Beyond the issue of customer rights, there are other practical concerns. Arriving at the right FiT price to compensate customer-sited renewables is a difficult and contentious proposition. As outlined above, the utilities’ proposals for how that price should be calculated vary greatly from each other—and none inspire much confidence in reaching proper valuation. In fact, in recent years several CPUC proceedings considered developing value-based renewable procurement programs (AB 1969 expansion, AB 920 implementation, SB 32 implementation), and in each of those proceedings, utilities fought comprehensive valuation of clean energy tooth and nail. And the Edison Electric Institute, the trade association representing all investor-owned utilities in the US, has repeatedly stated its opposition to crediting distributed renewables with any value beyond the short term price of polluting fossil-fuel generation: see Greentech Media articles here and here. Until the monopoly utilities are willing to properly value distributed generation, a policy that secures value for customers by offsetting retail purchases is a much more pragmatic approach.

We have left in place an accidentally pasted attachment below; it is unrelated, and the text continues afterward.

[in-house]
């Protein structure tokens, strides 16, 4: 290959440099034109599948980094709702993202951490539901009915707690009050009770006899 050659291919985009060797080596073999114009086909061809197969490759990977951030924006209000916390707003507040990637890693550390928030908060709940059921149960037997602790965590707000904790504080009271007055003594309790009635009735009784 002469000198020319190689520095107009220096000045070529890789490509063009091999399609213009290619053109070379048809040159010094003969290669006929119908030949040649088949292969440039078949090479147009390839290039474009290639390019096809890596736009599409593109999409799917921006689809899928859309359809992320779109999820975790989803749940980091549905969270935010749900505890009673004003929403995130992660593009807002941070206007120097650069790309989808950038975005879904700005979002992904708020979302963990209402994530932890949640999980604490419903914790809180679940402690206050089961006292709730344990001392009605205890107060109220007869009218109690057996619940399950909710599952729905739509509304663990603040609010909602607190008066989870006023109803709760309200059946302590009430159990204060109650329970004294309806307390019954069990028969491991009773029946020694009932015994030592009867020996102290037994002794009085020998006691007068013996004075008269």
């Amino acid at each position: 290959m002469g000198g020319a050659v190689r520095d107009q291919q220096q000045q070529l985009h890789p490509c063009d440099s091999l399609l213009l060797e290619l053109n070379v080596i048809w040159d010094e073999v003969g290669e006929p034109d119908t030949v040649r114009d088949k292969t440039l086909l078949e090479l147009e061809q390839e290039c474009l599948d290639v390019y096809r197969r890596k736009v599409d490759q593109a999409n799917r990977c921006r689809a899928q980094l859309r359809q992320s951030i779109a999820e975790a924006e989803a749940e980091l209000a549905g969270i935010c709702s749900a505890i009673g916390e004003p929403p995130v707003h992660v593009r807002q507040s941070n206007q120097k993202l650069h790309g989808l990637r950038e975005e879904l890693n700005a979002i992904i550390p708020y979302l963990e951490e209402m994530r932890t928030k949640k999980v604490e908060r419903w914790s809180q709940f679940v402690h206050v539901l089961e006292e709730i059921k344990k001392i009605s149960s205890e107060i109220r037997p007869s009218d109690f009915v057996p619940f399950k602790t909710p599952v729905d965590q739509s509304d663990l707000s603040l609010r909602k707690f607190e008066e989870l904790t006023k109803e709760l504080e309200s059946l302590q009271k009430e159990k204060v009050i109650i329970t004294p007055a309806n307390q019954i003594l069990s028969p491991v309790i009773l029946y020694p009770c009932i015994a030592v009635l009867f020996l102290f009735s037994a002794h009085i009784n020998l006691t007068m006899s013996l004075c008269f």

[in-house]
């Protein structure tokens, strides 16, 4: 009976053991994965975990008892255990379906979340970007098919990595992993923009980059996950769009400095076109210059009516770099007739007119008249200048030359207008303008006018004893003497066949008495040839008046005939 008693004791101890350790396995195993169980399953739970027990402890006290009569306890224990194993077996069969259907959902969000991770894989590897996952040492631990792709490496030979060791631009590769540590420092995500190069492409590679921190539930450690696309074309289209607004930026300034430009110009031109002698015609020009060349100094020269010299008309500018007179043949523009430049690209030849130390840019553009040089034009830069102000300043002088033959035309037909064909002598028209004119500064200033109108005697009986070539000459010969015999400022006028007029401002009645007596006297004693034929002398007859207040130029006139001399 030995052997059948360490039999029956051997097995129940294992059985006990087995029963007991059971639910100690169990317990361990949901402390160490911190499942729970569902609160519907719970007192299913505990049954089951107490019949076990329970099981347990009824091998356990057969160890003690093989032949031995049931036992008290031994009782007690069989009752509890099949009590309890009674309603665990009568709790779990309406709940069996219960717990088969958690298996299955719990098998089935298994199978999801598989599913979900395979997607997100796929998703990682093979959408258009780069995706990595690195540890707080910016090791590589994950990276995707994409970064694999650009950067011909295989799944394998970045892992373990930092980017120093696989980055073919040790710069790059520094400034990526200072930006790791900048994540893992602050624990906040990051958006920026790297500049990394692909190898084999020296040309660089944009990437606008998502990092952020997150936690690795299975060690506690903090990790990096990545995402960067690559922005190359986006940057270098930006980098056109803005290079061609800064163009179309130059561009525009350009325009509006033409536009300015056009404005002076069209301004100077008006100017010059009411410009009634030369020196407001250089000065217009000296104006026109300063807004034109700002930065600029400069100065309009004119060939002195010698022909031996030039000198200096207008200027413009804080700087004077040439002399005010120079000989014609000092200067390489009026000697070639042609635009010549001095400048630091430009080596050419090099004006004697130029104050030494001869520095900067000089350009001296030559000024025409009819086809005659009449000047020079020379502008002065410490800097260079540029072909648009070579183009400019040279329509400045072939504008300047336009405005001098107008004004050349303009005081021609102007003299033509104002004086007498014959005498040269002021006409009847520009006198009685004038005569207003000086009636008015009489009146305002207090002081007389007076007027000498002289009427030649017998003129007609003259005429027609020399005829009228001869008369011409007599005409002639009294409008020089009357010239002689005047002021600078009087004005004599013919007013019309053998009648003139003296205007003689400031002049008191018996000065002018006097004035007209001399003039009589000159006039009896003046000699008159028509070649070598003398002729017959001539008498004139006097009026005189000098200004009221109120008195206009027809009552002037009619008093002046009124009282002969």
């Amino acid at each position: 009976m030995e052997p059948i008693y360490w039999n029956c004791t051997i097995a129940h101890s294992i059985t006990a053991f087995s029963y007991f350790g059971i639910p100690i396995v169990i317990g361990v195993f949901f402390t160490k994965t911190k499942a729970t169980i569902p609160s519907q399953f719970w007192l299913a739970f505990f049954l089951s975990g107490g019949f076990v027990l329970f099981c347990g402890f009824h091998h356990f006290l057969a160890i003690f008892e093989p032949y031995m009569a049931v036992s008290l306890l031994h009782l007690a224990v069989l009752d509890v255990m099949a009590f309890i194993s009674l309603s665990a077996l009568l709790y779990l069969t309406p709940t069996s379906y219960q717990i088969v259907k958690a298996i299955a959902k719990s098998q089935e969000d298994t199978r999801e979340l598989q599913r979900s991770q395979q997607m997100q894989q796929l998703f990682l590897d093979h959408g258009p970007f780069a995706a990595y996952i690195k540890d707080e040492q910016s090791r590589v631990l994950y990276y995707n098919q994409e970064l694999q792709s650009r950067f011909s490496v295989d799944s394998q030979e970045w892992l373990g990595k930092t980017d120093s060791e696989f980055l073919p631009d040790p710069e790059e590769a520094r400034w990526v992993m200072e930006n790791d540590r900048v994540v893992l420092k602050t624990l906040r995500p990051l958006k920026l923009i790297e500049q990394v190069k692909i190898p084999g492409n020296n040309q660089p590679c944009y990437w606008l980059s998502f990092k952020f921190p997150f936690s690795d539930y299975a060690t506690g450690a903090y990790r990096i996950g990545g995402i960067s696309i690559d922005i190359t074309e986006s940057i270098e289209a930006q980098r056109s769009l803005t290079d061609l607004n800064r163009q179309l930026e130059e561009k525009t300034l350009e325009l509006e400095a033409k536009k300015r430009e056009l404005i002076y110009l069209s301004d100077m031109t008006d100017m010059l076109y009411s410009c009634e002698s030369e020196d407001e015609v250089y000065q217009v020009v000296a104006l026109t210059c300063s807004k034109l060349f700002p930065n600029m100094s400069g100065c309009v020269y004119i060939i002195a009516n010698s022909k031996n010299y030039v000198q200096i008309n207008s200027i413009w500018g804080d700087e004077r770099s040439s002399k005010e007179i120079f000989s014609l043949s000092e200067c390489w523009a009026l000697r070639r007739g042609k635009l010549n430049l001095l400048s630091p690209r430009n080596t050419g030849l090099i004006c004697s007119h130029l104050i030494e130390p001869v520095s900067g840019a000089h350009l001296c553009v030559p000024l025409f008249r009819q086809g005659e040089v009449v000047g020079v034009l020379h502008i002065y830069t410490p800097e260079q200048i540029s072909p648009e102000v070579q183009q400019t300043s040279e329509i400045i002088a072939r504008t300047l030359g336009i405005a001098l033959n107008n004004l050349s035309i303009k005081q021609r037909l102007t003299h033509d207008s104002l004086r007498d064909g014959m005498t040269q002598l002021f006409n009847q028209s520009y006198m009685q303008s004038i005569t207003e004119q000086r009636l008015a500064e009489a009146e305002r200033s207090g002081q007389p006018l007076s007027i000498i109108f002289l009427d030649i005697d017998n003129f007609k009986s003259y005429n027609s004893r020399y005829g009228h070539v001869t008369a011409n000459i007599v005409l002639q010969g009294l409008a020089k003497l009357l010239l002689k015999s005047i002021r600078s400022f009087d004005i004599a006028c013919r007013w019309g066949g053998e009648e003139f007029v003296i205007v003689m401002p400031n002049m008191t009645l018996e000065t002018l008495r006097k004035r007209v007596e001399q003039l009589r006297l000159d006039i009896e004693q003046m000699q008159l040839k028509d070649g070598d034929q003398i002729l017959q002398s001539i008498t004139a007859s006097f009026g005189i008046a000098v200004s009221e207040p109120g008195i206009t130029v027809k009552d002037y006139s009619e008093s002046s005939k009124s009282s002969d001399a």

Net metering is a simple and proven policy tool for supporting self-generation, and has been enormously successful in California. The real issue here is rate design, where solutions are available, as noted in a recent DOE Sunshot paper that proposes three-pronged approach of revenue decoupling, a minimum bill and time-of-use rates that are gradually phased in for all customers. Since the CPUC is set to approve changes to residential rate structures in 2015 that will kick in over the next several years, we simply can’t know yet how the benefits of net metering to all Californians will stack up against costs (though a proper accounting of both sides is very likely to show continued net benefits for everyone). Meanwhile, California remains far from achieving its long-term goals to protect the climate, and we need to expand solar access to more Californians who live in disadvantaged communities. We hope that in 2015, solar supporters all across the state will come together to urge the CPUC take a common sense approach: extend and expand net metering beyond 2016, enabling more Californians to help tackle our collective climate challenge, and to control their own energy future.